(February 3, 2018) Modern historians and biographers are tripping over one another in their rush to praise President Ulysses Grant as a pioneering civil rights leader. In a recent interview Ron Chernow said, “[Grant] was the single most important president in terms of civil rights between Abraham Lincoln and Lyndon B. Johnson and that, unfortunately, is an overlooked story.” While it may be a “story,” it is not an overlooked one. In 2012 H. W. Brands wrote, “Nearly a century would pass before the country had another president who took civil rights as seriously as Grant did.” Similarly, Princeton historian Sean Wilentz states, “The evidence clearly shows that [Grant] created the most auspicious record on racial equality and civil rights of any president from Lincoln to Lyndon B. Johnson.”
Such statements imply that Grant’s chief reason for supporting black suffrage was to promote racial equality per se. They fail to take into account that his prime motive may have been to gain the political power that a routinely obedient voting bloc could provide to Republican candidates. For example, only a minority of America’s whites voted for Grant when he was first elected President in 1868. His 300,000 popular vote majority resulted from winning about 90% of the votes of mostly illiterate ex-slaves.
More importantly, Grant limited his civil rights advocacy to blacks who composed the solitary minority group that could be politically significant. He did nothing for smaller racial minorities such as Indians, Chinese Americans and other immigrant ethnic groups.
Indians generally could not vote during Grant’s Administration. Moreover, in 1875-76 he secretly provoked a war with tribes in the Northern Great Plaines. He wanted to give white men access to dubiously valuable gold deposits in the Black Hills as a way to help America’s economy recover from the depression that followed the Panic of 1873. Although the Centennial War is best known for the fight at “Custer’s Last Stand” the U. S. Supreme Court ruled a century later that it was illegal and awarded over $100 million in damages to tribal descendants. (A lower court specifically cited “President Grant’s duplicity” in the matter.)*
Additionally, Chinese Americas generally could not vote, nor could they become naturalized citizens until 1943. Even though they never numbered more than ten percent of California’s population, they represented about two-thirds of the state’s lynch victims between 1849 and 1902. In fact, the biggest lynching in American history took place in Los Angeles during Grant’s first presidential term in 1871. The nineteen victims were Chinese Americans.**
Since the 1868 Fourteenth Amendment only granted citizenship to blacks born in America, Grant signed the 1870 Naturalization Act in order to enable blacks born elsewhere to become citizens. But the act deliberately excluded Chinese Americans and other “non-whites.” In 1875 he signed the Page Act that restricted entry into America by Chinese immigrants and other “undesirables.” The 1875 Civil Rights Act also failed to include Chinese Americans. In Driven Out: The Forgotten War Against Chinese Americans, Jean Paelzer writes, “The Civil Rights Act and the Page Act of 1875 . . . removed the right of Chinese immigrants to ever become citizens and banned the immigration of most Chinese women.” Since only four percent of the group’s members in 1875 were women the true purpose of the Page Act was “to force thousands of men to return to China.”***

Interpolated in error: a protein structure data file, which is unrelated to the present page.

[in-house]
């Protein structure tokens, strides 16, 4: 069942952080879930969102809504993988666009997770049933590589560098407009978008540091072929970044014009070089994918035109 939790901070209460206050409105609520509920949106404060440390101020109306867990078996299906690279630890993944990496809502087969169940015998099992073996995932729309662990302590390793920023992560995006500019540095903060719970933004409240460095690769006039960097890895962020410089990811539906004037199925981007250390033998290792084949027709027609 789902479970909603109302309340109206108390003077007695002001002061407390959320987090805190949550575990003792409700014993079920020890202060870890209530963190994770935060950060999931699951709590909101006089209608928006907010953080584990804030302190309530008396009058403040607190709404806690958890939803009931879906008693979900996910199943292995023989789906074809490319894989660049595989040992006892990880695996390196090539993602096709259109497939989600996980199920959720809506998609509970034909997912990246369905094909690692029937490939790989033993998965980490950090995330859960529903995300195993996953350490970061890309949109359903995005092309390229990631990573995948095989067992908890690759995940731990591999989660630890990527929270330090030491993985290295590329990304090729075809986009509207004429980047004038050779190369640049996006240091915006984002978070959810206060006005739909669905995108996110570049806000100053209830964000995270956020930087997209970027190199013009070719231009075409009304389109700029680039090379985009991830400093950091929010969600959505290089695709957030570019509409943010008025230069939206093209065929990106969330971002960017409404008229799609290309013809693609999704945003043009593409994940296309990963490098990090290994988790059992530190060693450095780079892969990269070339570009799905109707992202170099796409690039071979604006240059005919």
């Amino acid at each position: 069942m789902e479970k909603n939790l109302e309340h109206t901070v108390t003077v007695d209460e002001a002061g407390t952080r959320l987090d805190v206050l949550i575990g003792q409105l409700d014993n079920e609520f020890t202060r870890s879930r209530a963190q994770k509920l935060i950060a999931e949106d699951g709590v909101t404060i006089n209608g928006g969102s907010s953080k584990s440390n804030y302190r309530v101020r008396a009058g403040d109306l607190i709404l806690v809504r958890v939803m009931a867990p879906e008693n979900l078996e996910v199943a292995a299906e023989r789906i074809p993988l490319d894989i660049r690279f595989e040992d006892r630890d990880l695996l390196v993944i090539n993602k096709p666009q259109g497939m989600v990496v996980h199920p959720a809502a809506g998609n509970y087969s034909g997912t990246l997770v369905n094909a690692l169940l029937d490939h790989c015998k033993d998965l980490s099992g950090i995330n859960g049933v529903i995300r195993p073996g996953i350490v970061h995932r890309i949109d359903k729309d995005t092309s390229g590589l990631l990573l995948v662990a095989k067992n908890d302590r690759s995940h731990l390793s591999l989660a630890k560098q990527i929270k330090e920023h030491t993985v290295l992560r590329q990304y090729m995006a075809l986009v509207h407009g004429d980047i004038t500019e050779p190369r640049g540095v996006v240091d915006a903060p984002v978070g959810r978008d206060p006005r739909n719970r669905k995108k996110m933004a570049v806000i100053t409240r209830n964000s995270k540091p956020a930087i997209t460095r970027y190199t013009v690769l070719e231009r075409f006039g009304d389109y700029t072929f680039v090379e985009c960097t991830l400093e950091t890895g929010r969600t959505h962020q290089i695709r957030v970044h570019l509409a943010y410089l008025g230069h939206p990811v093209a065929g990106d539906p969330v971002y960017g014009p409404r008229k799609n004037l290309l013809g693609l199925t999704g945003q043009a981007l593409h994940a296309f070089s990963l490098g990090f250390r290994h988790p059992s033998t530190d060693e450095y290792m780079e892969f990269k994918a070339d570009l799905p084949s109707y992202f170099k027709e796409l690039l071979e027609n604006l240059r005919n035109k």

Finally, Grant used one of the Ku Klux Klan Acts to influence voting in immigrant-dominant big city precincts that were heavily Democratic. When the wife of his Attorney General George Williams accused Grant of using Secret Service funds to help Republican candidates in New York City, the President explained that the funds were used in compliance with the 1871 KKK Acts. Although Grant said the money was spent to “prevent frauds,” Democrats were suspicious that the money was simply a secret Republican slush fund used for partisan political purposes.****
*Bryan Wildenthal, North American Sovereignty on Trial (Santa Barbara, Ca.: ABC-CLIO, 2003), 163
** Erika Lee, “Review of The Chinatown War: Chinese Los Angeles and the Massacre of 1871(2012), by Scott Zesch”, Journal of American History, vol. 100, no. 1 (June 2013), 217
*** Jean Paelzer, Driven Out, 42, 52, 58, 102
****Allan Nevins, Hamilton Fish: The Inner History of the Grant Administration, Volume II (New York: Fred Ungar Publishing, 1936), 818-19
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